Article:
Gilbert Cockton, Simone Barbosa
In our second issue as editors-in-chief, we have furthered our five aims for Interactions: to extend support for HCI and interaction design (IxD) from more disciplines; to increase diversity and contributions from currently underrepresented groups (two “wider” aims); to address HCI history (“older”); to support discussion of trends in HCI and IxD; and to identify and discuss critical challenges for HCI and IxD communities (two “wiser” aims). Please visit http://interactions.acm.org/ to keep up to date with exclusively online content, such as our blogs. We also invite you to engage in conversations on issues raised throughout Interactions, through letters or via Facebook and Twitter. Discussion and debate are dear to us: We will be making Interactions more interactive over the next three years.
This issue introduces two new forum editors: Yunan Chen (Health Matters) and Nithya Sambasivan (The Next Billion). We welcome their fresh eyes on the challenges of health and underserved populations in emerging markets. We also most gladly take the opportunity to thank Gillian Hayes, Samuel Mann, and Elisa Giaccardi for their excellent contributions as longserving forum editors.
The cover story on HCI history tells the story of the Art Game, a previously unpublished design from the office of Charles and Ray Eames, and perhaps the earliest substantial interactive multimedia design. Bill Gaver and Kristina Höök continue their conversation about CHI design papers, providing concrete advice to aspiring authors about what they believe are the essential features of those papers. Jonathan Bean focuses on the challenge of fake news, enabled by our community’s creations, with perspectives from literary theory. Elizabeth Churchill draws on finance and economics to discuss what return on investment (RoI) means for HCI or IxD. Shaowen Bardzell shares what she is reading, adding perspectives on utopia and emancipatory politics. Our visually led content (Demo Hour, Day in the Lab, How Was It Made?, Visual Thinking Gallery) further widen disciplinary contributions from fashion, materials, postcolonialism and remoteness, robotics, and synesthesia.
Our forums, visually led content, and columns include authors from Australia, France, Germany, Portugal, Spain, Sweden, the U.K., and the U.S. Our second aim of diversity is thus addressed, with further support from five features (plus a Brazilian touch right here). Neha Kumar and Susan Dray report on their CHI 2016 workshop aimed at envisioning a global, collaborative HCI agenda, discussing the path ahead for “HCI without borders,” which they are advancing at their CHI 2017 symposium. Claudia Rebola and Grace Eden also report on participating at CHI 2016 remotely from the U.S. and Switzerland via Beam robots (artificial bodies that brought unexpected disabilities), prompting us to reflect on the likely experiences of those who can only attend conferences remotely, due to physical, financial, or political impairments (Loren Terveen’s Community Square responds to some of the latter).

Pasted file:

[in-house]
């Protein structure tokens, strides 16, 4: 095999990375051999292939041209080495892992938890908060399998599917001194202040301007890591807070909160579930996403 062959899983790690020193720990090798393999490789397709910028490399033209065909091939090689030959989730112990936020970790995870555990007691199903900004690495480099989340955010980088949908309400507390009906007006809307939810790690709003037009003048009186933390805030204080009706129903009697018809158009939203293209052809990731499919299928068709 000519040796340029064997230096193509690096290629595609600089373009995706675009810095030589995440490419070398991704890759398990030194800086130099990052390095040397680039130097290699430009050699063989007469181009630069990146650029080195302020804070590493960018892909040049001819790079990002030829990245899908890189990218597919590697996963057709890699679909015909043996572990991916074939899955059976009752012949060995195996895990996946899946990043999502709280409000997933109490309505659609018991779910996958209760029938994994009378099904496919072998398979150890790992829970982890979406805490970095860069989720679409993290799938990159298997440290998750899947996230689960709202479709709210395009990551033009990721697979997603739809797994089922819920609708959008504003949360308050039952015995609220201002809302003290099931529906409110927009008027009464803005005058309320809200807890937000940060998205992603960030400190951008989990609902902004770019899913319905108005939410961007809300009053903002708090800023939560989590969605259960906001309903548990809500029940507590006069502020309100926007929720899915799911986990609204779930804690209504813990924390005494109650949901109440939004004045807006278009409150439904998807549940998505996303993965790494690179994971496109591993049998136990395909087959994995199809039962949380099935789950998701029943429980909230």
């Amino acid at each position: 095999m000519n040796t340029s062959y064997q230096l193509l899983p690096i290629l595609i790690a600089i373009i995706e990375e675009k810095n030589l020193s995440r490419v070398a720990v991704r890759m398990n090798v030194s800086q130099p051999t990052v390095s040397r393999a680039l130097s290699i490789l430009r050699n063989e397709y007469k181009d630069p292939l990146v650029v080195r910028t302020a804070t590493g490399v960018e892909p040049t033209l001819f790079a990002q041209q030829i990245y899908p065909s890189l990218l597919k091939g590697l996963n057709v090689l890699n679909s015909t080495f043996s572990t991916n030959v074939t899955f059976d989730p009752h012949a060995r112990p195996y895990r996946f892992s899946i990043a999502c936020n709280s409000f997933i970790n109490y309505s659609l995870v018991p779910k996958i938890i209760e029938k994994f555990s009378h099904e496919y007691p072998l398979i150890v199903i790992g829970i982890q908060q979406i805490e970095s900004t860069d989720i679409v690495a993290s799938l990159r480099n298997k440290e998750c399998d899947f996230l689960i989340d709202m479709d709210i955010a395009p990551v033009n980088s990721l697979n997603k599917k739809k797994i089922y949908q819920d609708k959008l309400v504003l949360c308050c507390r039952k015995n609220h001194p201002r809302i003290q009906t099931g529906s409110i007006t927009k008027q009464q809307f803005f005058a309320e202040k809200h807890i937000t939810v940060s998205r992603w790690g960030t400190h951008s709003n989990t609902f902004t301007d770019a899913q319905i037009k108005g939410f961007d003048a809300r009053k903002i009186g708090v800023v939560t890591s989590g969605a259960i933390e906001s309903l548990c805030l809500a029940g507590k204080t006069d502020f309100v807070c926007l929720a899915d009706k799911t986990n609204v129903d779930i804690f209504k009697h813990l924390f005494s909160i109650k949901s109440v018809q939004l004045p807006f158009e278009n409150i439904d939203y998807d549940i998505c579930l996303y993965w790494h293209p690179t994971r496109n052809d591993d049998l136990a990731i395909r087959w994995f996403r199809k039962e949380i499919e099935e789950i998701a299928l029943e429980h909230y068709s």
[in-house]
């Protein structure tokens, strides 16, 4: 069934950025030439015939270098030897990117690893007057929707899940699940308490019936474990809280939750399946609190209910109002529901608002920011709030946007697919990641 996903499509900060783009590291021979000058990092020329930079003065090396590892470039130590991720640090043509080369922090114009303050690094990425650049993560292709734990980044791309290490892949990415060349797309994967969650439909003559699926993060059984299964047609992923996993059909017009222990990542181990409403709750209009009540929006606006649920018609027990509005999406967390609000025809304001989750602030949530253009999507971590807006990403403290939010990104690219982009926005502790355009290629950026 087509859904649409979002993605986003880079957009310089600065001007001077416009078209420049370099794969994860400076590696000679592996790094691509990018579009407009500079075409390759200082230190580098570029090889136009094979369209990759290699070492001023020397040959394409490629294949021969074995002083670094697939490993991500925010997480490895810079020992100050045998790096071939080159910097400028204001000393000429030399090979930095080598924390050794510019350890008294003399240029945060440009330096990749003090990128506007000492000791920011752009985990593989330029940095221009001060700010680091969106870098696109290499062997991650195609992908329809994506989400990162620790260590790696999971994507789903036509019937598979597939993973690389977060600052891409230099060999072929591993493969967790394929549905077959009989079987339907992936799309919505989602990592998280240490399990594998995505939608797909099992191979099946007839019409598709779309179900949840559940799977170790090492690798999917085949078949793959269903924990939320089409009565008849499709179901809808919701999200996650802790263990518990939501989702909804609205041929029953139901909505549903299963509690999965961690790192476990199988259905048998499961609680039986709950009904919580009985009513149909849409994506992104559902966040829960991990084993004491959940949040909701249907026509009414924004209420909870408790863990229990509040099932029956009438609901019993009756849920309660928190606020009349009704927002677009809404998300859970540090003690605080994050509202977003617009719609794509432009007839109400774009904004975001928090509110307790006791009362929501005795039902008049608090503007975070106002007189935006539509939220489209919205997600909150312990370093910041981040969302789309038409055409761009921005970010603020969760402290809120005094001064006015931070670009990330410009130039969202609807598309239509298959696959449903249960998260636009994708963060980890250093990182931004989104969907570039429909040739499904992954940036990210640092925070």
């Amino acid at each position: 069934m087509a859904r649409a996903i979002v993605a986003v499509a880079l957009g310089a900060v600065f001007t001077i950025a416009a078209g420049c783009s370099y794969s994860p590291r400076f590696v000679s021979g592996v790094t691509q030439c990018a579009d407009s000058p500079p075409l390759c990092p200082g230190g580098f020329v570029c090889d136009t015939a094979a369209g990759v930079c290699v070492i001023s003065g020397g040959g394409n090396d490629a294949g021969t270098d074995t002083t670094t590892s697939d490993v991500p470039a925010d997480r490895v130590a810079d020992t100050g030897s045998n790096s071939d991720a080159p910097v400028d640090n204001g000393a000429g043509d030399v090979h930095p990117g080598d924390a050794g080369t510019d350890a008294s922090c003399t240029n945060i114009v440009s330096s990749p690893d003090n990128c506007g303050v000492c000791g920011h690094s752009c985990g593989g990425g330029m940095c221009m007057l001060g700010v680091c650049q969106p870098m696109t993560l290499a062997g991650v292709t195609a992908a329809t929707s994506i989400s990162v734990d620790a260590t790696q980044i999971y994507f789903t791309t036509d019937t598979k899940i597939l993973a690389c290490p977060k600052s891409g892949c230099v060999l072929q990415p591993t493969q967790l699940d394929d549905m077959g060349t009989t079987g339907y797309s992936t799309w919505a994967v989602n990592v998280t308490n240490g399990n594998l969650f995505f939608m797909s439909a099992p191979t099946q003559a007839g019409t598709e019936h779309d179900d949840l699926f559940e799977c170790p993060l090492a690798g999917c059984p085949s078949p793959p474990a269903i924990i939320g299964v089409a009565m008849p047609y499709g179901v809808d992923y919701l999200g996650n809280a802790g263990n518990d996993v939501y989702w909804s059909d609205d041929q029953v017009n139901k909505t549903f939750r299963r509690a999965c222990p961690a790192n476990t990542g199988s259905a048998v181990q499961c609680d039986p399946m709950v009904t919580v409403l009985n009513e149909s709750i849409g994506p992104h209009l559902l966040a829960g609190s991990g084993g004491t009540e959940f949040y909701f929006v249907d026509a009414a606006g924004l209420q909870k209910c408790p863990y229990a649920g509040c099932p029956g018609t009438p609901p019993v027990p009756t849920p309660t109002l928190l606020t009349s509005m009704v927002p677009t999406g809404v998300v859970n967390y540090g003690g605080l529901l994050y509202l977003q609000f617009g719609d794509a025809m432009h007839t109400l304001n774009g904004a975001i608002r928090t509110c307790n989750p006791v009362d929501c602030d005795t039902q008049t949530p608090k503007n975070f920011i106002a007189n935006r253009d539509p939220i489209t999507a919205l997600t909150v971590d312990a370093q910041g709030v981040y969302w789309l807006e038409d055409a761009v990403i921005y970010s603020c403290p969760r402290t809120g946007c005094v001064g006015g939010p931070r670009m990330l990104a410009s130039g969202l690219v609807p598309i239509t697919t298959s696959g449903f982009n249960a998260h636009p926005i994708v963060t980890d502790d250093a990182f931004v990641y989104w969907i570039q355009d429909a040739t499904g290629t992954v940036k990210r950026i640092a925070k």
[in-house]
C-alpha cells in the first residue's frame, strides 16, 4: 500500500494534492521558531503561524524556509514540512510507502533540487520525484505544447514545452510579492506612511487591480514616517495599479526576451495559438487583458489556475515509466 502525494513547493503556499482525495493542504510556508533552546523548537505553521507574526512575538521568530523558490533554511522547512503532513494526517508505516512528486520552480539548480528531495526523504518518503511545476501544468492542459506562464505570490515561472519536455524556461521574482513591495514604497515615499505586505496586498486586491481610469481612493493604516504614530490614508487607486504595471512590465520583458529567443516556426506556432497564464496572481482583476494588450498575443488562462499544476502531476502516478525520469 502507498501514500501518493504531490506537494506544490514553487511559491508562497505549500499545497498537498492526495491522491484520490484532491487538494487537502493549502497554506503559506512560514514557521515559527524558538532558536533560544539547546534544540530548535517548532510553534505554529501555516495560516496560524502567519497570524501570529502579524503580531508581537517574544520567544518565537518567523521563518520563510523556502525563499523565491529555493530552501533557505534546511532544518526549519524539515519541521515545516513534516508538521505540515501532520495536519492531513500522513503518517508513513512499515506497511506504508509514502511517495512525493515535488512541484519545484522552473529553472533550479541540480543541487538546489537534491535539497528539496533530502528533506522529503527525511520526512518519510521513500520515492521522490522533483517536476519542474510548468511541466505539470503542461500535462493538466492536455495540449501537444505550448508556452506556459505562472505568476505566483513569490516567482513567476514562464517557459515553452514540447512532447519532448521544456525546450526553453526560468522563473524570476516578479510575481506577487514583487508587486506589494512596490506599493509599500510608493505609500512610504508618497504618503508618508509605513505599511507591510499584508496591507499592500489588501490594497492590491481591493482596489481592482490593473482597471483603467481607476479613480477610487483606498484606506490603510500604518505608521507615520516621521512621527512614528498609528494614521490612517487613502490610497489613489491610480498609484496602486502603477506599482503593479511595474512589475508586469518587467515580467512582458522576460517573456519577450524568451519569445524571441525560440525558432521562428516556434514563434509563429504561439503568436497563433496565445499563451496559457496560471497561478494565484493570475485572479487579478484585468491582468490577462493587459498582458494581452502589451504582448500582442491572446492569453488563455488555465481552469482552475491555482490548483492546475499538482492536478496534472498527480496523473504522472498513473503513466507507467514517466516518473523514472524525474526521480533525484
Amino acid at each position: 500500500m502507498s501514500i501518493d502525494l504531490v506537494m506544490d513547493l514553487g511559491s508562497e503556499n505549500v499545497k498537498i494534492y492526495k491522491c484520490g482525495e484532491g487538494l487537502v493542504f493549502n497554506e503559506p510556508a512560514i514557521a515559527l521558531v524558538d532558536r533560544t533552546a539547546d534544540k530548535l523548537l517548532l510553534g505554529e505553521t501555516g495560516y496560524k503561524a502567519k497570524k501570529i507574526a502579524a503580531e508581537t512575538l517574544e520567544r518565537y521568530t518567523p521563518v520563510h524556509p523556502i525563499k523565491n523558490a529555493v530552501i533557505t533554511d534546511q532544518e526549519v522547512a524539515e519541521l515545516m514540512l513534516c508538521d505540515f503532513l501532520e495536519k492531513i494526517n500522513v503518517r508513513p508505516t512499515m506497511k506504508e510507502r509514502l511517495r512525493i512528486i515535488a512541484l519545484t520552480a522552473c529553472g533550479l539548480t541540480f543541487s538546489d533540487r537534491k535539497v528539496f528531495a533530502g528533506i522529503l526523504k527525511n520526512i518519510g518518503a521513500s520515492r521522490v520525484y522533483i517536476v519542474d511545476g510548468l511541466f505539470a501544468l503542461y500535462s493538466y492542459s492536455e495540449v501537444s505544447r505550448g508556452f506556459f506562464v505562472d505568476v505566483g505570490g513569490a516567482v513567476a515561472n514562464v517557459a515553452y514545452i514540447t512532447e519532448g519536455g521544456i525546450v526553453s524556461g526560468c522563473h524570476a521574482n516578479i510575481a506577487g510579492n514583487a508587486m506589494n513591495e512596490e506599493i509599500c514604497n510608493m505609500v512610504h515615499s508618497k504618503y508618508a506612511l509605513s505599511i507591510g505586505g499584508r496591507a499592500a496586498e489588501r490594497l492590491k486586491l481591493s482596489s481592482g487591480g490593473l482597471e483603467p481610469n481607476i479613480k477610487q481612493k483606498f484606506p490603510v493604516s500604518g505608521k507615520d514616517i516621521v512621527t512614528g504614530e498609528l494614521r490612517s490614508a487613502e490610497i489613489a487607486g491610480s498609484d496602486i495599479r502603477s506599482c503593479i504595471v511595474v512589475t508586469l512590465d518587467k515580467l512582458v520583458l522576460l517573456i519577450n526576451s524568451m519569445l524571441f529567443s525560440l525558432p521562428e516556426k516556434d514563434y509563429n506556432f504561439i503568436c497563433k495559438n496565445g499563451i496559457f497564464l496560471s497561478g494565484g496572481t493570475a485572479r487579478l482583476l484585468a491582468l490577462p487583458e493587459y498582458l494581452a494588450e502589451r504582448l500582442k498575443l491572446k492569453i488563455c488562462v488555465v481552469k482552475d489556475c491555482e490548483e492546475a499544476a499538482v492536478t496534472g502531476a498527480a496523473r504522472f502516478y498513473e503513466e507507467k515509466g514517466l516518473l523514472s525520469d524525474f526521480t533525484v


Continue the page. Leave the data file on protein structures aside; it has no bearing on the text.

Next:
The other three features report on research from NordiCHI 2016, adding authors from the Netherlands and five Baltic countries. Ingrid Pettersson and Lena Hylving explore the challenges of digitalization for car manufacturing, discussing experiences at Volvo’s human-machine interface (HMI) development group in Sweden, where they successfully formed arenas for cross-organizational collaborations by making HMI increasingly visible and tangible within a long-established manufacturer. Joanna Rutkowska and colleagues, from Senfino (Poland) and Tallinn (Estonia) and Delft Technical (Netherlands) universities, share lessons learned from creating and using tools to integrate design research into business-service or product-development processes, providing actionable results that fuel innovation. Anna Vallgårda and colleagues (Denmark and Norway) describe how material programming, which supports kinesthetic creative practices, might shape future IxD practices once graphene transistors make truly computational composites possible.
The features and cover story widen this issue’s range of disciplines supporting HCI and IxD with robotics, product and graphic design, “development” policy, organizational studies, marketing, and consumer psychology. They address trends such as shifts from software to hardware and from engineering to creative design practices, as well as challenges from existing organizational, economic, political, and cultural structures and practices.
Gilbert Cockton and Simone Barbosa
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